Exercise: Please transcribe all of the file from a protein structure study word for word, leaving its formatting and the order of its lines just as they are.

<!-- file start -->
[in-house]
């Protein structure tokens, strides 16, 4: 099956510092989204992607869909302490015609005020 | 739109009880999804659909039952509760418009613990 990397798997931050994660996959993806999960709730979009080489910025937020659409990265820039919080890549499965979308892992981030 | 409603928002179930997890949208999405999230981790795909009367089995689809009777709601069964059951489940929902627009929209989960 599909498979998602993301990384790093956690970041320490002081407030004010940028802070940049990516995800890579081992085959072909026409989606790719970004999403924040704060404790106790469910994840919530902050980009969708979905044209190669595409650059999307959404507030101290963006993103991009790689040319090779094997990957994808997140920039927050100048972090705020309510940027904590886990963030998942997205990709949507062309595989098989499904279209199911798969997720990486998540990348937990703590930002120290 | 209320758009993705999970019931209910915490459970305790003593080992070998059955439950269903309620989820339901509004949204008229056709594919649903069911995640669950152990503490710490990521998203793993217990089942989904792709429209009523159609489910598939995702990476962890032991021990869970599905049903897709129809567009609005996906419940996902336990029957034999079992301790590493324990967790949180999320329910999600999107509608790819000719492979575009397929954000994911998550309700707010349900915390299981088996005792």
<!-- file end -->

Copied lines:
[in-house]
């Protein structure tokens, strides 16, 4: 099956510092989204992607869909302490015609005020 | 739109009880999804659909039952509760418009613990 990397798997931050994660996959993806999960709730979009080489910025937020659409990265820039919080890549499965979308892992981030 | 409603928002179930997890949208999405999230981790795909009367089995689809009777709601069964059951489940929902627009929209989960 599909498979998602993301990384790093956690970041320490002081407030004010940028802070940049990516995800890579081992085959072909026409989606790719970004999403924040704060404790106790469910994840919530902050980009969708979905044209190669595409650059999307959404507030101290963006993103991009790689040319090779094997990957994808997140920039927050100048972090705020309510940027904590886990963030998942997205990709949507062309595989098989499904279209199911798969997720990486998540990348937990703590930002120290 | 209320758009993705999970019931209910915490459970305790003593080992070998059955439950269903309620989820339901509004949204008229056709594919649903069911995640669950152990503490710490990521998203793993217990089942989904792709429209009523159609489910598939995702990476962890032991021990869970599905049903897709129809567009609005996906419940996902336990029957034999079992301790590493324990967790949180999320329910999600999107509608790819000719492979575009397929954000994911998550309700707010349900915390299981088996005792």